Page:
The Devil (re-edited)
The terror that all men are afraid to confront is that the longer we contemplate... the nature of evil... so as to understand it more completely, that we might begin to see a little of ourselves in the Serpent and his curse.
What is the Devil but that symbolic image of those shadowy, musty and seldom-fathomed crevasses in and of the plain of thought? Those foul-smelling caverns of our rarely-plumbed senses?
We fear the Devil not so much because of his circuitous deceptions or his shrewdness of intellect or ferocity of will, but that we might, in spite of his obvious maliciousness, in fact, begin to sympathize with his plight the longer we gaze at the curse our God placed upon his back so that the good might be known in light of bad; the curse which enabled life in the first place, at least “life as we know it”.
The terror that all men are afraid to confront is that the longer we contemplate the nature of evil through some intermittent irrationality so as to understand it more completely, we might, in time, begin to see a little of ourselves in the Serpent and his curse. Perhaps a lot of ourselves. Perhaps so much that we may, in fact, begin to reckon a certain likeness between our own frowny countenance and his; a certain continuity of feature and quality of temperament, the same as all sons share with their earthly progenitors; continuity which not only manifests through physical characteristics but the immaterial structure and instincts of mind, will and aesthetic taste; continuity that is indeed difficult for subjective man to perceive through the myopic lens of ever-present time.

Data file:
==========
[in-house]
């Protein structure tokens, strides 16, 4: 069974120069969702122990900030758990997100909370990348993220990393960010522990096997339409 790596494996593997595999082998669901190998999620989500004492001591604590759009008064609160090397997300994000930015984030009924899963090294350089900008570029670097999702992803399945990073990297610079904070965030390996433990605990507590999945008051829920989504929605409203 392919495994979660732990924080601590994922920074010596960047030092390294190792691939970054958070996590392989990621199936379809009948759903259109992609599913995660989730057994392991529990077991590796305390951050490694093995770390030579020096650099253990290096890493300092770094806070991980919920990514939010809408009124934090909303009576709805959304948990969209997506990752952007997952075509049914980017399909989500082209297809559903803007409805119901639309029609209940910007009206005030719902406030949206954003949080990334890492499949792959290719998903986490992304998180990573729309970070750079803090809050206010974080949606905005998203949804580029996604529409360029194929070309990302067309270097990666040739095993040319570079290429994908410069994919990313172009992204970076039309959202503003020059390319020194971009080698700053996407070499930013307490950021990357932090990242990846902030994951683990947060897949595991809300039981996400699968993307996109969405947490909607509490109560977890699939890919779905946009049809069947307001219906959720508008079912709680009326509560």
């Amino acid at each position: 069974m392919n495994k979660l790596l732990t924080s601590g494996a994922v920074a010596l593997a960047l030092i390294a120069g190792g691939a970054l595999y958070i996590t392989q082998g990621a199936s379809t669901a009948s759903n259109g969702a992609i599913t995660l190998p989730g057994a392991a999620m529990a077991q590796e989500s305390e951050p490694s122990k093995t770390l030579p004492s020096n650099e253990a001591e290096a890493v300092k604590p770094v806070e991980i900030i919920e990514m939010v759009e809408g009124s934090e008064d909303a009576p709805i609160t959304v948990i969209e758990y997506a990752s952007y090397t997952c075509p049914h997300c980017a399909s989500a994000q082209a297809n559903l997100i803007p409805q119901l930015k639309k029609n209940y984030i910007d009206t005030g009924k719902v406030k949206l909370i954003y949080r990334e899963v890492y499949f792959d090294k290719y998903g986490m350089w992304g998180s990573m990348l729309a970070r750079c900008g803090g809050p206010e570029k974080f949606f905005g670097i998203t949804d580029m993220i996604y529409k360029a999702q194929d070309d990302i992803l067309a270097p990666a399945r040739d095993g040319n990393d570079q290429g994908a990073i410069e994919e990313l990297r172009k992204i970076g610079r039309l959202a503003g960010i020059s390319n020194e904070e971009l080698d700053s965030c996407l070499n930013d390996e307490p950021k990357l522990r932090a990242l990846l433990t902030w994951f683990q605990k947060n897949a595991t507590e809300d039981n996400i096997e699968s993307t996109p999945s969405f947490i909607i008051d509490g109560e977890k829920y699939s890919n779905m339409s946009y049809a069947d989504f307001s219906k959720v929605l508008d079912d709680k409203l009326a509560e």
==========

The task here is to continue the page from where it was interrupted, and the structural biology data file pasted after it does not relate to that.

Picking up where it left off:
For the Devil requires of us no need to “remake” ourselves in order to approach his subterranean throne: no tedious protocol, no fastidious washing, no arcane purification or legally-binding utterance of any kind; no impossible expectation that we be anything other than that which we are: man the embodiment of both light and dark, good and bad, mortal and eternal, terrible and great.
No, the Devil asks of us only courage, grit and a certain curiosity, that which may be seasoned with the vicious cruelty that only man is capable, namely, the kind directed against the self: man’s most distinguishing properties when properly combined, and his only means to a more total truth.
Devil walks into bar. Orders drink. Asks Philosopher sitting next to him: “And what do you do?”